Original article

Scand J Work Environ Health 1986;12 suppl 1:48-52    pdf

Influence of smoking habits and place of residence on the risk of lung cancer among workers in one rock-wool producing plant in Denmark.

by Olsen JH, Jensen OM, Kampstrup O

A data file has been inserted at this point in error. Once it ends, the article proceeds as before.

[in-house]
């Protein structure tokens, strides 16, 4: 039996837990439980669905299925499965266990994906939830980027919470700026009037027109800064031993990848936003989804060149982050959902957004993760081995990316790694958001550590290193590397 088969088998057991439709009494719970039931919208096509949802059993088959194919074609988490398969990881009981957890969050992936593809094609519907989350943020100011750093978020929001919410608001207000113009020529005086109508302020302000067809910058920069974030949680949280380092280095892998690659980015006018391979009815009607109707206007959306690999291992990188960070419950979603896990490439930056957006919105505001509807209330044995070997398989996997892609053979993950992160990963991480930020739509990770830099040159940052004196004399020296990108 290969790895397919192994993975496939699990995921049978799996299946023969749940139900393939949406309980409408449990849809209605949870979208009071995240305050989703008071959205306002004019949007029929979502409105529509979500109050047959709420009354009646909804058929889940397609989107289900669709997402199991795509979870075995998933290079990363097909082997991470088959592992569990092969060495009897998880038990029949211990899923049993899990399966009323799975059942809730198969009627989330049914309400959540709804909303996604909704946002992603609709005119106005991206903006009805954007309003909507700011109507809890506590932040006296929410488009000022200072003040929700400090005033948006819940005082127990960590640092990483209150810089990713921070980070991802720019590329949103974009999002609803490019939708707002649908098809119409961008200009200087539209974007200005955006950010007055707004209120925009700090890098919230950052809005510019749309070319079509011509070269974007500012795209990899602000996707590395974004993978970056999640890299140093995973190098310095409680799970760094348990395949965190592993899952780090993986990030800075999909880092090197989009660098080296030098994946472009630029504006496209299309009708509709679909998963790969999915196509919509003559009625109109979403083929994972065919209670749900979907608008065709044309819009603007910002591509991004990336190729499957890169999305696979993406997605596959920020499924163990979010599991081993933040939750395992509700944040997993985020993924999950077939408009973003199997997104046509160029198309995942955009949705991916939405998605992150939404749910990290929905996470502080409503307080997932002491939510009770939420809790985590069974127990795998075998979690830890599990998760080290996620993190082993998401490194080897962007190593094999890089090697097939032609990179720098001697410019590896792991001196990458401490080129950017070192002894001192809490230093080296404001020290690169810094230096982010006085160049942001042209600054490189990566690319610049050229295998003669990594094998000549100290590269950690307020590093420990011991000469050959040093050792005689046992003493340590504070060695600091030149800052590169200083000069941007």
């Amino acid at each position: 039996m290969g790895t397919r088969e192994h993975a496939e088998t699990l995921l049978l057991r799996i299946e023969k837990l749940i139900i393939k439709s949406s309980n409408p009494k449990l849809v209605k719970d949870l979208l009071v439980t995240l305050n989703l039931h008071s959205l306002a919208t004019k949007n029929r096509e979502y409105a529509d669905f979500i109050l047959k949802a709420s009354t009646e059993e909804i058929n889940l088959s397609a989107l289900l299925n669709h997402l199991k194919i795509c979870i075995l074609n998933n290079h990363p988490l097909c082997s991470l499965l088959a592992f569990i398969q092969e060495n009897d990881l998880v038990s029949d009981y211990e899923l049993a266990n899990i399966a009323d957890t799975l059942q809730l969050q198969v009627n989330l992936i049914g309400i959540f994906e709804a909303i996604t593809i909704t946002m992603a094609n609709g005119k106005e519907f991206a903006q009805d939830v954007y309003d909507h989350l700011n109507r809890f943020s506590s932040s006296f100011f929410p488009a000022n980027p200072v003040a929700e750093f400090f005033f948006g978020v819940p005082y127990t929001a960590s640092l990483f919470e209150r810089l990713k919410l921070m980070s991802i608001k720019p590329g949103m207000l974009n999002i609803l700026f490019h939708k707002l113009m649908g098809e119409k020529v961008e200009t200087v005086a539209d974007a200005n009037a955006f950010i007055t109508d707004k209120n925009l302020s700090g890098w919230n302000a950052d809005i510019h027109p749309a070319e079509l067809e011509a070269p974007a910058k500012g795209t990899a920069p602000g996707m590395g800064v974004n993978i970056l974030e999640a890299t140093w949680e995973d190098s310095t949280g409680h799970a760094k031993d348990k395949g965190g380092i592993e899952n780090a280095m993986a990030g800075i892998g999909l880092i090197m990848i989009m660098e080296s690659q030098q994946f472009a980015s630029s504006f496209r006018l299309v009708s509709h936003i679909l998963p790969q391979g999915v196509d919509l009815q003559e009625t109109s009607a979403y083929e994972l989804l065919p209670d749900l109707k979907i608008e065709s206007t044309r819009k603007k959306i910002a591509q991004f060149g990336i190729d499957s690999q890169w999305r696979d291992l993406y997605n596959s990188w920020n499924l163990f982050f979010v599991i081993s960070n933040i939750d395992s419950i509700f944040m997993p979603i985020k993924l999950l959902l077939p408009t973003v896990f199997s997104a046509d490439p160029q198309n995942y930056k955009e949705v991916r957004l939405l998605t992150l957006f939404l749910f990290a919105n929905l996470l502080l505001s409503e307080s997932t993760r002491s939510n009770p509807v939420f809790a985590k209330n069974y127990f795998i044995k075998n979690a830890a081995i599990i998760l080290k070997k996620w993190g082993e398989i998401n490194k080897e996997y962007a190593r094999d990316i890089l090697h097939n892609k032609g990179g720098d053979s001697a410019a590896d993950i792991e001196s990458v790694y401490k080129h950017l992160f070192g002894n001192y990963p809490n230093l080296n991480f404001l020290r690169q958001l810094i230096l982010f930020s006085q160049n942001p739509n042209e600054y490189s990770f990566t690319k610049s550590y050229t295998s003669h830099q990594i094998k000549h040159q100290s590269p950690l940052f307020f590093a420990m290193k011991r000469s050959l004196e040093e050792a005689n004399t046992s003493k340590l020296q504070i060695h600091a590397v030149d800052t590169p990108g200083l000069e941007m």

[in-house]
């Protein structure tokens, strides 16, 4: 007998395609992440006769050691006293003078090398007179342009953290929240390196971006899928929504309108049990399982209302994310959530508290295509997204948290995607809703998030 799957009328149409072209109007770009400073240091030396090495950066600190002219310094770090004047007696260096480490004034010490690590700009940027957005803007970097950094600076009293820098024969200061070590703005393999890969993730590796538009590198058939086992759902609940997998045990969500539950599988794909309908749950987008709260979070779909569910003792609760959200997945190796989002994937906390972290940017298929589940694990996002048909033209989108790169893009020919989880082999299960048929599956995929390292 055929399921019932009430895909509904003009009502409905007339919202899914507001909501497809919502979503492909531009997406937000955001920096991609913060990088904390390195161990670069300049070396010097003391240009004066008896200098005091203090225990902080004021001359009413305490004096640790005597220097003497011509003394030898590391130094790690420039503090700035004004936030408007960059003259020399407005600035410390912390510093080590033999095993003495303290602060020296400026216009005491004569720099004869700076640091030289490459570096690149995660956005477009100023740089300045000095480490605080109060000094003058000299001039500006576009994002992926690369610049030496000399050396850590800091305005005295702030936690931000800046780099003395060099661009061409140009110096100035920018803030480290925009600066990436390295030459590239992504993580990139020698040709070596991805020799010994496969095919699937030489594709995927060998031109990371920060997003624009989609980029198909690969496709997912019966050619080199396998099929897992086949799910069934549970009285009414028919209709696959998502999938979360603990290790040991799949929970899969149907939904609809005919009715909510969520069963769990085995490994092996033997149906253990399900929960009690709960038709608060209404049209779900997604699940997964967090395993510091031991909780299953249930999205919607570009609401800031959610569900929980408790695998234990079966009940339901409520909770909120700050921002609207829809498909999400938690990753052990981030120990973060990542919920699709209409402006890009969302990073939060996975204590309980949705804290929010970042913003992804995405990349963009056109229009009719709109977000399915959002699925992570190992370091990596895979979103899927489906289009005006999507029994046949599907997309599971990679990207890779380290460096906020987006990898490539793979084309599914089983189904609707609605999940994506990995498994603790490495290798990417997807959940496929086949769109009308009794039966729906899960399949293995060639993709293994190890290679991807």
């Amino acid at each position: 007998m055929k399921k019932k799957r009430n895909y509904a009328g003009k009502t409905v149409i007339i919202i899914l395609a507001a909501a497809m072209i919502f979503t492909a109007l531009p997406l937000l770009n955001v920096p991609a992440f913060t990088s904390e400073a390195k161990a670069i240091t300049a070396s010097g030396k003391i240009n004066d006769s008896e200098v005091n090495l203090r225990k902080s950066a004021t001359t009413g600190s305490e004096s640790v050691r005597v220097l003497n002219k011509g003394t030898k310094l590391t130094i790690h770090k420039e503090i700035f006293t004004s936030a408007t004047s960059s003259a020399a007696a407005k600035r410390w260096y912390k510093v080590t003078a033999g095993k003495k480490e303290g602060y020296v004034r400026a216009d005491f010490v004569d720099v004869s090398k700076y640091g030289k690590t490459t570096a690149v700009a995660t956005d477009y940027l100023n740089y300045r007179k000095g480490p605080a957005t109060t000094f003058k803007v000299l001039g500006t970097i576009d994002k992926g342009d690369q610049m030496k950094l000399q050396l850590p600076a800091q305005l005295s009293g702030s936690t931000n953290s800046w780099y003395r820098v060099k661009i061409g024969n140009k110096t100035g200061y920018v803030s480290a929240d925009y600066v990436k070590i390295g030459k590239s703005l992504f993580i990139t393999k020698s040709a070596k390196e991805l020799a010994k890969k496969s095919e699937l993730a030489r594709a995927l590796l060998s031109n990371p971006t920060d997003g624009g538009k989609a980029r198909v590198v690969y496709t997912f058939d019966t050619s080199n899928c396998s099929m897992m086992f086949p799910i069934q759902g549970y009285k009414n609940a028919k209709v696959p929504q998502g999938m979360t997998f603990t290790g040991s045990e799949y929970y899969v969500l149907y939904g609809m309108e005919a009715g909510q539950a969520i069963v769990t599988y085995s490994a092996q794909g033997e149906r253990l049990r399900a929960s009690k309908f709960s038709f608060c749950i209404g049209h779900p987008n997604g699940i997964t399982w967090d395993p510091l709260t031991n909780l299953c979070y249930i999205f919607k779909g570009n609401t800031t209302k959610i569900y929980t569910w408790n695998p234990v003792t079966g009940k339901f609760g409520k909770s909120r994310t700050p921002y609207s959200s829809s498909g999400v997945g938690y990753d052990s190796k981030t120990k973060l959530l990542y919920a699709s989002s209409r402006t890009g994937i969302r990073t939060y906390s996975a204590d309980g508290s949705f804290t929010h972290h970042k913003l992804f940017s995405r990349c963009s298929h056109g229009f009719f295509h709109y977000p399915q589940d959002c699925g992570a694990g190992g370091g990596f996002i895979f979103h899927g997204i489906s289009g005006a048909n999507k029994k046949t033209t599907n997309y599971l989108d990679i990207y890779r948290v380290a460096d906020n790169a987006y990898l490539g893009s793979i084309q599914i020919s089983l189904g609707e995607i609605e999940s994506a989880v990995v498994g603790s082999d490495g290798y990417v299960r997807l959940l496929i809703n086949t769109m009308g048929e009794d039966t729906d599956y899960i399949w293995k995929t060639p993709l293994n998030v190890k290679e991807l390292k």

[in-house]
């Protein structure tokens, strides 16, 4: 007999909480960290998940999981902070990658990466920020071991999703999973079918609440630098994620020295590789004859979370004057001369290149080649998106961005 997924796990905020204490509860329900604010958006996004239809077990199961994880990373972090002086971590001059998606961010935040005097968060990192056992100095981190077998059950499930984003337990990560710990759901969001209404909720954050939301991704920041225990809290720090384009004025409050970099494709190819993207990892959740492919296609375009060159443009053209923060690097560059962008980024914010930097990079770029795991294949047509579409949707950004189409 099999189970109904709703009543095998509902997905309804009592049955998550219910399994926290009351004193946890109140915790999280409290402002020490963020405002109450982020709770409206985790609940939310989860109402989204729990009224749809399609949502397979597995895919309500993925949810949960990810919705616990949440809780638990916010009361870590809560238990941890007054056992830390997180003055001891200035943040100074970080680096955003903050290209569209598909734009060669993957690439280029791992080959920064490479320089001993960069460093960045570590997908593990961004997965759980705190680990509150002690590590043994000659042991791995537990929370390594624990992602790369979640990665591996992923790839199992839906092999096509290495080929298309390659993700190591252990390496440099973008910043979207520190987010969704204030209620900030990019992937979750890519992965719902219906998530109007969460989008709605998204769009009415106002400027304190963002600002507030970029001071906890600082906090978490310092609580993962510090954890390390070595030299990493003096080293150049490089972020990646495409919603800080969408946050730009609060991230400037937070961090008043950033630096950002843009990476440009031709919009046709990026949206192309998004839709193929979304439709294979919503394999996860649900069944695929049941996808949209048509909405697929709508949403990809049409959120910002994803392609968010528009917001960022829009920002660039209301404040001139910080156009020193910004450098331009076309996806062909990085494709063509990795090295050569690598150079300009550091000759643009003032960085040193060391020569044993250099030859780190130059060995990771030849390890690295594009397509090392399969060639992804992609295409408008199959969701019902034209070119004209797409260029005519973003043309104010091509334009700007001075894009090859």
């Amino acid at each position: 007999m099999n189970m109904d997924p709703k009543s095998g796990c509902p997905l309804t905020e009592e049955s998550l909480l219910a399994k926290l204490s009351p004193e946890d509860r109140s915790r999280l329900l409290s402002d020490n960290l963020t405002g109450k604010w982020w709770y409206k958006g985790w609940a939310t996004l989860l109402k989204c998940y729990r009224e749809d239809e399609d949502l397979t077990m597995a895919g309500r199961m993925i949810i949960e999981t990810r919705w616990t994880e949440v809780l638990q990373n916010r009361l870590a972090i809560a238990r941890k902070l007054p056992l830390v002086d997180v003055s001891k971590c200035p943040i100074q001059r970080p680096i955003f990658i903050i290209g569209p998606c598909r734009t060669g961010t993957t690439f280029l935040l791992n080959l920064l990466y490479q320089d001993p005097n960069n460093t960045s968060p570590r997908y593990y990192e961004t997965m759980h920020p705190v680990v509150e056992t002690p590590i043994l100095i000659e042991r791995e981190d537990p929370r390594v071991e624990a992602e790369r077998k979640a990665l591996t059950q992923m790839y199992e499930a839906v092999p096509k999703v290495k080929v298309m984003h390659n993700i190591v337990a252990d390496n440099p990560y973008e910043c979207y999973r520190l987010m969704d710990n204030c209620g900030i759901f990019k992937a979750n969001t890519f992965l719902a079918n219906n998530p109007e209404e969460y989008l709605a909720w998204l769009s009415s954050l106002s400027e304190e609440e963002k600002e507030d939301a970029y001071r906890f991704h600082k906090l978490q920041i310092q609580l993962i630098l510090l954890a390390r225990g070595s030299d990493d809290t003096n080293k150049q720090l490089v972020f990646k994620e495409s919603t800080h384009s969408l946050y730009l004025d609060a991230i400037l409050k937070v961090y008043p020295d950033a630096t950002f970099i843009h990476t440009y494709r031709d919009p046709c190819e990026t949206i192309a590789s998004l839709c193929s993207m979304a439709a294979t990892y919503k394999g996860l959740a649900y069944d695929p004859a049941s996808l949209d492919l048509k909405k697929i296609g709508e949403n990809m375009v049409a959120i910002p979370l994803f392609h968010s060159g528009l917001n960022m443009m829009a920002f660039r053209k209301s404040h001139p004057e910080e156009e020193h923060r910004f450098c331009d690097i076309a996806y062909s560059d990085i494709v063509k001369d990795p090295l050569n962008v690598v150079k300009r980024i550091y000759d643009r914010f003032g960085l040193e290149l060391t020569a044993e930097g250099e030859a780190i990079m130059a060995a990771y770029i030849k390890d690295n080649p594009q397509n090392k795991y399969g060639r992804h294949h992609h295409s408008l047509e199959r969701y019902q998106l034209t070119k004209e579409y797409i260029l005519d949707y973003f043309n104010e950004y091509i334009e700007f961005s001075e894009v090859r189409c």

Cancer incidence was studied among 5,317 employees in one rock-wool production plant in Denmark. During the period 1943--1982 a marginally significant excess of 240 cancer cases was observed versus 211.0 cases expected. Among the subgroup of male workers an increasing risk with time since first employment was observed for cancer of the buccal cavity and pharynx, cancer of the respiratory system, and cancer of the bladder, of which only the excess of the first-mentioned reached significance. The increased risk of lung cancer among male workers with 20 or more years since first employment, which was not significantly in excess of 1.0, although still compatible with a two- to threefold increase according to conventional 95% confidence limits, could not be explained by deviations in local lung cancer incidence, place of residence among the rock-wool male workers, or smoking habits prevailing among unskilled workers in the eastern part of Denmark. The number of cases, however, was too small to exclude the effect of chance in this single investigation.